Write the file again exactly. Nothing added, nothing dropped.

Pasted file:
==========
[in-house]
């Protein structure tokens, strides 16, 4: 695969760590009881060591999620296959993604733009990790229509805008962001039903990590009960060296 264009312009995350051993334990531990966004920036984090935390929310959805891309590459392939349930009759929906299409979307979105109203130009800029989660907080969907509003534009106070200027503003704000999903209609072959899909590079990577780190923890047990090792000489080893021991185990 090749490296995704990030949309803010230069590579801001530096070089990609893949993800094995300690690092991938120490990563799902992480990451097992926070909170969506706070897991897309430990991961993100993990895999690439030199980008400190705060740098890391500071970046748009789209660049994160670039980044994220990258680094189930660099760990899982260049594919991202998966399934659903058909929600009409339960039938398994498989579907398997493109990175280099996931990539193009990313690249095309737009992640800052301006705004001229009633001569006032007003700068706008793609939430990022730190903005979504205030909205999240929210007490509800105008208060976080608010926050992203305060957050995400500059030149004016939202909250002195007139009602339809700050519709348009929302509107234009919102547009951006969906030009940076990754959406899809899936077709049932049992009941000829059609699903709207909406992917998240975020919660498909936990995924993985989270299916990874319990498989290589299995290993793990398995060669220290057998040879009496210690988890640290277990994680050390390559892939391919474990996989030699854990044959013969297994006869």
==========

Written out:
[in-house]
């Protein structure tokens, strides 16, 4: 695969760590009881060591999620296959993604733009990790229509805008962001039903990590009960060296 264009312009995350051993334990531990966004920036984090935390929310959805891309590459392939349930009759929906299409979307979105109203130009800029989660907080969907509003534009106070200027503003704000999903209609072959899909590079990577780190923890047990090792000489080893021991185990 090749490296995704990030949309803010230069590579801001530096070089990609893949993800094995300690690092991938120490990563799902992480990451097992926070909170969506706070897991897309430990991961993100993990895999690439030199980008400190705060740098890391500071970046748009789209660049994160670039980044994220990258680094189930660099760990899982260049594919991202998966399934659903058909929600009409339960039938398994498989579907398997493109990175280099996931990539193009990313690249095309737009992640800052301006705004001229009633001569006032007003700068706008793609939430990022730190903005979504205030909205999240929210007490509800105008208060976080608010926050992203305060957050995400500059030149004016939202909250002195007139009602339809700050519709348009929302509107234009919102547009951006969906030009940076990754959406899809899936077709049932049992009941000829059609699903709207909406992917998240975020919660498909936990995924993985989270299916990874319990498989290589299995290993793990398995060669220290057998040879009496210690988890640290277990994680050390390559892939391919474990996989030699854990044959013969297994006869």